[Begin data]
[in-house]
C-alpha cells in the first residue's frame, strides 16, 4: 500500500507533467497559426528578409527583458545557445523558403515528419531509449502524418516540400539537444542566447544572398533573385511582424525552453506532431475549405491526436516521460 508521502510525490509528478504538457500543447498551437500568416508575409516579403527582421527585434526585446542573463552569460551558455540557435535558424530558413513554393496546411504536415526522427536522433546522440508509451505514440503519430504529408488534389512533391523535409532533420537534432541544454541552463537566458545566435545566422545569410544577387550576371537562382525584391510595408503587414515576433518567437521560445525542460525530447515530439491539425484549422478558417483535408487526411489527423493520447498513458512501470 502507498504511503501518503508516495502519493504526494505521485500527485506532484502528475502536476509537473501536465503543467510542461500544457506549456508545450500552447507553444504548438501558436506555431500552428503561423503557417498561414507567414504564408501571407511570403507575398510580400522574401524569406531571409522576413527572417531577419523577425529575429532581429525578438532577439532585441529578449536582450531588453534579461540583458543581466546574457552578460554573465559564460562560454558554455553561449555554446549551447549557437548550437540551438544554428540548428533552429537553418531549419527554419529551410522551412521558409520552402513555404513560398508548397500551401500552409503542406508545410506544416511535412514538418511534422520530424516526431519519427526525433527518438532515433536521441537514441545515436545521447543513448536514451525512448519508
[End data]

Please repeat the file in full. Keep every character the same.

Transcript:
[in-house]
C-alpha cells in the first residue's frame, strides 16, 4: 500500500507533467497559426528578409527583458545557445523558403515528419531509449502524418516540400539537444542566447544572398533573385511582424525552453506532431475549405491526436516521460 508521502510525490509528478504538457500543447498551437500568416508575409516579403527582421527585434526585446542573463552569460551558455540557435535558424530558413513554393496546411504536415526522427536522433546522440508509451505514440503519430504529408488534389512533391523535409532533420537534432541544454541552463537566458545566435545566422545569410544577387550576371537562382525584391510595408503587414515576433518567437521560445525542460525530447515530439491539425484549422478558417483535408487526411489527423493520447498513458512501470 502507498504511503501518503508516495502519493504526494505521485500527485506532484502528475502536476509537473501536465503543467510542461500544457506549456508545450500552447507553444504548438501558436506555431500552428503561423503557417498561414507567414504564408501571407511570403507575398510580400522574401524569406531571409522576413527572417531577419523577425529575429532581429525578438532577439532585441529578449536582450531588453534579461540583458543581466546574457552578460554573465559564460562560454558554455553561449555554446549551447549557437548550437540551438544554428540548428533552429537553418531549419527554419529551410522551412521558409520552402513555404513560398508548397500551401500552409503542406508545410506544416511535412514538418511534422520530424516526431519519427526525433527518438532515433536521441537514441545515436545521447543513448536514451525512448519508